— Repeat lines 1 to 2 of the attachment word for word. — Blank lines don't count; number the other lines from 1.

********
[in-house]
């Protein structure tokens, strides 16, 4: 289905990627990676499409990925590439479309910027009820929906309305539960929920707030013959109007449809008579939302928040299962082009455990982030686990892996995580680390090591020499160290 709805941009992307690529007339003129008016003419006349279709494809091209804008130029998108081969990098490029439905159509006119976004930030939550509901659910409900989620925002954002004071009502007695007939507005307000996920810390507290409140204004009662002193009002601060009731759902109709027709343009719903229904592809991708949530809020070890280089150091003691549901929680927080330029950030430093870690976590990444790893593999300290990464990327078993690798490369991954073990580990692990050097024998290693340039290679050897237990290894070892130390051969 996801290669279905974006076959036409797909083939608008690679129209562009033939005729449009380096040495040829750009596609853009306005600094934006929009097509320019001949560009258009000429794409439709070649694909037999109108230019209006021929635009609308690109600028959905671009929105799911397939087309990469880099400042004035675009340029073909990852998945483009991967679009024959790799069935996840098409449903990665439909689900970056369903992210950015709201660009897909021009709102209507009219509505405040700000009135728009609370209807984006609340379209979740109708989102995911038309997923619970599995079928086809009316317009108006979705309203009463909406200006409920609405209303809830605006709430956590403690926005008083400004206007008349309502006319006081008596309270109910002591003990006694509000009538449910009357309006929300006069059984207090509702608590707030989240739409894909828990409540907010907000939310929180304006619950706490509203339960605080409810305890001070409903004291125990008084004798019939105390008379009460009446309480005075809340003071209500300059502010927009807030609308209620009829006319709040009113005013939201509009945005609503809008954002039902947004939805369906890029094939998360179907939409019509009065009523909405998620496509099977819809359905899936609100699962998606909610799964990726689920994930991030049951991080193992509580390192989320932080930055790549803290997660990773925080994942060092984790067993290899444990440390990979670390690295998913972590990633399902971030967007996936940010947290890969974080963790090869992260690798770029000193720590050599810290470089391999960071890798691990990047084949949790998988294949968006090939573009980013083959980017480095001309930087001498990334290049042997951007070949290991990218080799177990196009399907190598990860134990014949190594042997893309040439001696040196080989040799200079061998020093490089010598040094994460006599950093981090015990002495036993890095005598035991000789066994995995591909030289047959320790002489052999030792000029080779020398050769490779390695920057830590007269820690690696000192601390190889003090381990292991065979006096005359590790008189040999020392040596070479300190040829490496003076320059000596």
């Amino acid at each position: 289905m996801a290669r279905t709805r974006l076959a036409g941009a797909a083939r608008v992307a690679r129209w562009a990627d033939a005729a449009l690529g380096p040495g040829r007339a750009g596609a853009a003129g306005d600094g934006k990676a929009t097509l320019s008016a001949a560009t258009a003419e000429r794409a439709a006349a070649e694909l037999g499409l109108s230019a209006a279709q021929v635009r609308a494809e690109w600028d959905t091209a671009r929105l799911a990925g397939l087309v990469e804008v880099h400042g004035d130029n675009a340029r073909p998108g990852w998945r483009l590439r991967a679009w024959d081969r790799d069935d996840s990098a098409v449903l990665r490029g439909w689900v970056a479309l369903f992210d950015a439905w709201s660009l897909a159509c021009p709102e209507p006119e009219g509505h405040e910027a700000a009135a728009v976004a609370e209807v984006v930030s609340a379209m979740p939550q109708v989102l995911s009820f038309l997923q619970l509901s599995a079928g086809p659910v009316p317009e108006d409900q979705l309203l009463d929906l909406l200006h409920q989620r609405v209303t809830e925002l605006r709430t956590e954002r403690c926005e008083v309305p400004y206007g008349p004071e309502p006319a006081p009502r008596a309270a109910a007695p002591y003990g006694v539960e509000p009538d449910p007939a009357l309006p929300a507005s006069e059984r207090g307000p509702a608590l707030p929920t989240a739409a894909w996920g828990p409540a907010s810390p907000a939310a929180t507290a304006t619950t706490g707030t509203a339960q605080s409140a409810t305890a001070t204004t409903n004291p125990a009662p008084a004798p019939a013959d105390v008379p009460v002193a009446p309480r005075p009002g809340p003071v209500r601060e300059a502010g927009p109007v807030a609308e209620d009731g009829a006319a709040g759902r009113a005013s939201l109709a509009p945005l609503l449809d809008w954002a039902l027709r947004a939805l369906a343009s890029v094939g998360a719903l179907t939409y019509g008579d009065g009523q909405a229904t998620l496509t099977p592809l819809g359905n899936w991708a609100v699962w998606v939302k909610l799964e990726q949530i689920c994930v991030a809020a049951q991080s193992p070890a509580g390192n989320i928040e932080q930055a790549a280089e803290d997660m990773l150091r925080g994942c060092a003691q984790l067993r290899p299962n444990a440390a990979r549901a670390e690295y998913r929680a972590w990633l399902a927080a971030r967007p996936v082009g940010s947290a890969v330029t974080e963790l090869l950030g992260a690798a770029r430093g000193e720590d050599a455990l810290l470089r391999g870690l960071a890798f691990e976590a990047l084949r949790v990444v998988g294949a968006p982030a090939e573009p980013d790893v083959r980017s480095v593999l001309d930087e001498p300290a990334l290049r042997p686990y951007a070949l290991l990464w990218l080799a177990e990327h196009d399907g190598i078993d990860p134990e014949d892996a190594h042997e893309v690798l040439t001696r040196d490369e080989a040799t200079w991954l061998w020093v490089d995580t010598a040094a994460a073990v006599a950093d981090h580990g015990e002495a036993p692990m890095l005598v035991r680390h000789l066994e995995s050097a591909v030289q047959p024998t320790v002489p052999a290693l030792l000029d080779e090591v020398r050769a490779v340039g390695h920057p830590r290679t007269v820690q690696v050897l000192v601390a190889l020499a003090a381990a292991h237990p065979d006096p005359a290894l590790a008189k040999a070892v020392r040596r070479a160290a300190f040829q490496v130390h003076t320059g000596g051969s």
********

[in-house]
């Protein structure tokens, strides 16, 4: 289905990627990676499409990925590439479309910027009820929906309305539960929920707030013959109007449809008579939302928040299962082009455990982030686990892996995580680390090591020499160290 709805941009992307690529007339003129008016003419006349279709494809091209804008130029998108081969990098490029439905159509006119976004930030939550509901659910409900989620925002954002004071009502007695007939507005307000996920810390507290409140204004009662002193009002601060009731759902109709027709343009719903229904592809991708949530809020070890280089150091003691549901929680927080330029950030430093870690976590990444790893593999300290990464990327078993690798490369991954073990580990692990050097024998290693340039290679050897237990290894070892130390051969 996801290669279905974006076959036409797909083939608008690679129209562009033939005729449009380096040495040829750009596609853009306005600094934006929009097509320019001949560009258009000429794409439709070649694909037999109108230019209006021929635009609308690109600028959905671009929105799911397939087309990469880099400042004035675009340029073909990852998945483009991967679009024959790799069935996840098409449903990665439909689900970056369903992210950015709201660009897909021009709102209507009219509505405040700000009135728009609370209807984006609340379209979740109708989102995911038309997923619970599995079928086809009316317009108006979705309203009463909406200006409920609405209303809830605006709430956590403690926005008083400004206007008349309502006319006081008596309270109910002591003990006694509000009538449910009357309006929300006069059984207090509702608590707030989240739409894909828990409540907010907000939310929180304006619950706490509203339960605080409810305890001070409903004291125990008084004798019939105390008379009460009446309480005075809340003071209500300059502010927009807030609308209620009829006319709040009113005013939201509009945005609503809008954002039902947004939805369906890029094939998360179907939409019509009065009523909405998620496509099977819809359905899936609100699962998606909610799964990726689920994930991030049951991080193992509580390192989320932080930055790549803290997660990773925080994942060092984790067993290899444990440390990979670390690295998913972590990633399902971030967007996936940010947290890969974080963790090869992260690798770029000193720590050599810290470089391999960071890798691990990047084949949790998988294949968006090939573009980013083959980017480095001309930087001498990334290049042997951007070949290991990218080799177990196009399907190598990860134990014949190594042997893309040439001696040196080989040799200079061998020093490089010598040094994460006599950093981090015990002495036993890095005598035991000789066994995995591909030289047959320790002489052999030792000029080779020398050769490779390695920057830590007269820690690696000192601390190889003090381990292991065979006096005359590790008189040999020392040596070479300190040829490496003076320059000596």